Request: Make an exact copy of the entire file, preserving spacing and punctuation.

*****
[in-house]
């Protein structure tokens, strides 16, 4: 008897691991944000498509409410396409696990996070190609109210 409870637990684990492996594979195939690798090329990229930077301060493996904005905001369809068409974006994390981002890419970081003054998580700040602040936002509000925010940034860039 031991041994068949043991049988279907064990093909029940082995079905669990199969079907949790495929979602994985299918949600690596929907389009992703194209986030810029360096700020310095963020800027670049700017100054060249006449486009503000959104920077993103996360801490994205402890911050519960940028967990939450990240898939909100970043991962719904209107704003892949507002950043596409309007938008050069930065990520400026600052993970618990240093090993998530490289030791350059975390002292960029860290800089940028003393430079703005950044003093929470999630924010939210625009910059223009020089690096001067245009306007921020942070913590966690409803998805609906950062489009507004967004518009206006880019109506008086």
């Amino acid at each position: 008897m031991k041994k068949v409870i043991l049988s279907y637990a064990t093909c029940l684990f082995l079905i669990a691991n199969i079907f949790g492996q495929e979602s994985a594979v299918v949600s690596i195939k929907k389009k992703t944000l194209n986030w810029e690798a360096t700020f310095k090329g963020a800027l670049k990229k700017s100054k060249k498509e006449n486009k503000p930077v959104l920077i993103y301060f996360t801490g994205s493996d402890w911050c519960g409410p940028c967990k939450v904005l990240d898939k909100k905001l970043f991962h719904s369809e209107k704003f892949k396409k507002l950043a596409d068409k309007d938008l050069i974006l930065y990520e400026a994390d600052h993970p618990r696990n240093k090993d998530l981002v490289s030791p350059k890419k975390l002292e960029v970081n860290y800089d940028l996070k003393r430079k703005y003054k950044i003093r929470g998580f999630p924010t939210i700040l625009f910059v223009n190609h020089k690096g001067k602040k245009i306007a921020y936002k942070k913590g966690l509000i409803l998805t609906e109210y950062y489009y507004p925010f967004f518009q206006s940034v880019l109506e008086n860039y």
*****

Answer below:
[in-house]
């Protein structure tokens, strides 16, 4: 008897691991944000498509409410396409696990996070190609109210 409870637990684990492996594979195939690798090329990229930077301060493996904005905001369809068409974006994390981002890419970081003054998580700040602040936002509000925010940034860039 031991041994068949043991049988279907064990093909029940082995079905669990199969079907949790495929979602994985299918949600690596929907389009992703194209986030810029360096700020310095963020800027670049700017100054060249006449486009503000959104920077993103996360801490994205402890911050519960940028967990939450990240898939909100970043991962719904209107704003892949507002950043596409309007938008050069930065990520400026600052993970618990240093090993998530490289030791350059975390002292960029860290800089940028003393430079703005950044003093929470999630924010939210625009910059223009020089690096001067245009306007921020942070913590966690409803998805609906950062489009507004967004518009206006880019109506008086």
């Amino acid at each position: 008897m031991k041994k068949v409870i043991l049988s279907y637990a064990t093909c029940l684990f082995l079905i669990a691991n199969i079907f949790g492996q495929e979602s994985a594979v299918v949600s690596i195939k929907k389009k992703t944000l194209n986030w810029e690798a360096t700020f310095k090329g963020a800027l670049k990229k700017s100054k060249k498509e006449n486009k503000p930077v959104l920077i993103y301060f996360t801490g994205s493996d402890w911050c519960g409410p940028c967990k939450v904005l990240d898939k909100k905001l970043f991962h719904s369809e209107k704003f892949k396409k507002l950043a596409d068409k309007d938008l050069i974006l930065y990520e400026a994390d600052h993970p618990r696990n240093k090993d998530l981002v490289s030791p350059k890419k975390l002292e960029v970081n860290y800089d940028l996070k003393r430079k703005y003054k950044i003093r929470g998580f999630p924010t939210i700040l625009f910059v223009n190609h020089k690096g001067k602040k245009i306007a921020y936002k942070k913590g966690l509000i409803l998805t609906e109210y950062y489009y507004p925010f967004f518009q206006s940034v880019l109506e008086n860039y």